Find a great variety of ways of asking questions which make 8.
Look at what happens when you take a number, square it and subtract your answer. What kind of number do you get? Can you prove it?
The Scot, John Napier, invented these strips about 400 years ago to
help calculate multiplication and division. Can you work out how to
use Napier's bones to find the answer to these multiplications?
56 406 is the product of two consecutive numbers. What are these
In the multiplication calculation, some of the digits have been replaced by letters and others by asterisks. Can you reconstruct the original multiplication?
Which is quicker, counting up to 30 in ones or counting up to 300 in tens? Why?
Find out what a Deca Tree is and then work out how many leaves
there will be after the woodcutter has cut off a trunk, a branch, a
twig and a leaf.
What is the sum of all the three digit whole numbers?
Use 4 four times with simple operations so that you get the answer 12. Can you make 15, 16 and 17 too?
Use your logical reasoning to work out how many cows and how many
sheep there are in each field.
What is the lowest number which always leaves a remainder of 1 when
divided by each of the numbers from 2 to 10?
This number has 903 digits. What is the sum of all 903 digits?
Can you design a new shape for the twenty-eight squares and arrange
the numbers in a logical way? What patterns do you notice?
Work out Tom's number from the answers he gives his friend. He will
only answer 'yes' or 'no'.
The clockmaker's wife cut up his birthday cake to look like a clock
face. Can you work out who received each piece?
There are over sixty different ways of making 24 by adding,
subtracting, multiplying and dividing all four numbers 4, 6, 6 and
8 (using each number only once). How many can you find?
This challenge encourages you to explore dividing a three-digit number by a single-digit number.
Can you work out how many flowers there will be on the Amazing Splitting Plant after it has been growing for six weeks?
This task combines spatial awareness with addition and multiplication.
This challenge combines addition, multiplication, perseverance and even proof.
This problem is designed to help children to learn, and to use, the two and three times tables.
There were 22 legs creeping across the web. How many flies? How many spiders?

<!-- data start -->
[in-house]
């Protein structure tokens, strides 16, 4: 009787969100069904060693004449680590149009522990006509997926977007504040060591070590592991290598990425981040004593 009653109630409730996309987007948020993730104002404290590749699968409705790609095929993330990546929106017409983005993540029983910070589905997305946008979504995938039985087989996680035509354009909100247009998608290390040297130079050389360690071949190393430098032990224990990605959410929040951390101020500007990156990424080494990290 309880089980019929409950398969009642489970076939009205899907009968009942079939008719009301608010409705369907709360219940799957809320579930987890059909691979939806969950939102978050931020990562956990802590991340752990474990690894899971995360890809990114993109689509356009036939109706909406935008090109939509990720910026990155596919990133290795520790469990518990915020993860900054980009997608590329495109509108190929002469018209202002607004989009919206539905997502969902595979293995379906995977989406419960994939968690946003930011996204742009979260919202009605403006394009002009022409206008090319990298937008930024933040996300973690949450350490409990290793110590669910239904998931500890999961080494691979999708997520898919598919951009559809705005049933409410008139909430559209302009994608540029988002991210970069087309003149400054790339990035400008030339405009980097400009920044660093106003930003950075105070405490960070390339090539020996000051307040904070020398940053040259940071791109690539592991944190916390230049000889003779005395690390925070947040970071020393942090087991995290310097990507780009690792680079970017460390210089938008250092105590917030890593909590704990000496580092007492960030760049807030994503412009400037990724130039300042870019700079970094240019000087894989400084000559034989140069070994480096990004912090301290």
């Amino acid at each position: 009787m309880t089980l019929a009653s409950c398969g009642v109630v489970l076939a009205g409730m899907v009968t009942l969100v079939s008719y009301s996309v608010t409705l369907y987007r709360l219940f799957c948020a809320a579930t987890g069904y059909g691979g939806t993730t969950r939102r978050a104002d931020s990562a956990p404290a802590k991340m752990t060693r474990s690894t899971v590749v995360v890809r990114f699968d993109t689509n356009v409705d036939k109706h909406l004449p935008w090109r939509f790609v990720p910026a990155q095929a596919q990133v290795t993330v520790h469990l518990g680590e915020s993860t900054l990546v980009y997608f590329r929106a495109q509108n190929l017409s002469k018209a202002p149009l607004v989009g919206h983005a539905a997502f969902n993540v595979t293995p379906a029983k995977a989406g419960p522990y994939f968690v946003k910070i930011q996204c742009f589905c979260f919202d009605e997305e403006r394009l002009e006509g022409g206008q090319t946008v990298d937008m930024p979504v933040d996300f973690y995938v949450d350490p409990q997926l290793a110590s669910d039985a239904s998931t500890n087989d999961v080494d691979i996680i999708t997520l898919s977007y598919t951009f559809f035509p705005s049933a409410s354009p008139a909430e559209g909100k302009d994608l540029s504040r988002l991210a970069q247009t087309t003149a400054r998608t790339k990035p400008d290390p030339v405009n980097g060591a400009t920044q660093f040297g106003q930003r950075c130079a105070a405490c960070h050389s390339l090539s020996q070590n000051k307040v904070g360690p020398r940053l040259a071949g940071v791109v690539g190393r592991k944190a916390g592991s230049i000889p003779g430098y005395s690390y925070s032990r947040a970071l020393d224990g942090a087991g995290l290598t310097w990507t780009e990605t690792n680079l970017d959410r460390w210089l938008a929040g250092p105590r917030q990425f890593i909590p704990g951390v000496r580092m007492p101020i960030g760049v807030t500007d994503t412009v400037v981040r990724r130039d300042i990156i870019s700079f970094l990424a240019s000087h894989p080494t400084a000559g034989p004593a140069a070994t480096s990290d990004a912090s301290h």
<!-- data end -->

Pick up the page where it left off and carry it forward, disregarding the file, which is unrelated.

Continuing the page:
Here is a picnic that Petros and Michael are going to share equally. Can you tell us what each of them will have?
Here are the prices for 1st and 2nd class mail within the UK. You have an unlimited number of each of these stamps. Which stamps would you need to post a parcel weighing 825g?
Can you arrange 5 different digits (from 0 - 9) in the cross in the
Use this information to work out whether the front or back wheel of
this bicycle gets more wear and tear.
Ben’s class were making cutting up number tracks. First they
cut them into twos and added up the numbers on each piece. What
patterns could they see?
What is happening at each box in these machines?
Use this grid to shade the numbers in the way described. Which
numbers do you have left? Do you know what they are called?
Look on the back of any modern book and you will find an ISBN code. Take this code and calculate this sum in the way shown. Can you see what the answers always have in common?
There are four equal weights on one side of the scale and an apple
on the other side. What can you say that is true about the apple
and the weights from the picture?
Go through the maze, collecting and losing your money as you go.
Which route gives you the highest return? And the lowest?
Put operations signs between the numbers 3 4 5 6 to make the highest possible number and lowest possible number.
Can you see how these factor-multiple chains work? Find the chain which contains the smallest possible numbers. How about the largest possible numbers?
This problem is based on the story of the Pied Piper of Hamelin. Investigate the different numbers of people and rats there could have been if you know how many legs there are altogether!
This multiplication uses each of the digits 0 - 9 once and once only. Using the information given, can you replace the stars in the calculation with figures?
This article for teachers looks at how teachers can use problems from the NRICH site to help them teach division.
Can you see why 2 by 2 could be 5? Can you predict what 2 by 10
Find the next number in this pattern: 3, 7, 19, 55 ...
In November, Liz was interviewed for an article on a parents' website about learning times tables. Read the article here.
Explore Alex's number plumber. What questions would you like to ask? What do you think is happening to the numbers?
After training hard, these two children have improved their
results. Can you work out the length or height of their first
Skippy and Anna are locked in a room in a large castle. The key to that room, and all the other rooms, is a number. The numbers are locked away in a problem. Can you help them to get out?
Resources to support understanding of multiplication and division through playing with number.
Can you work out what a ziffle is on the planet Zargon?
This activity focuses on doubling multiples of five.
Have a go at balancing this equation. Can you find different ways of doing it?
Can you work out some different ways to balance this equation?
Can you complete this calculation by filling in the missing numbers? In how many different ways can you do it?
Tom and Ben visited Numberland. Use the maps to work out the number
of points each of their routes scores.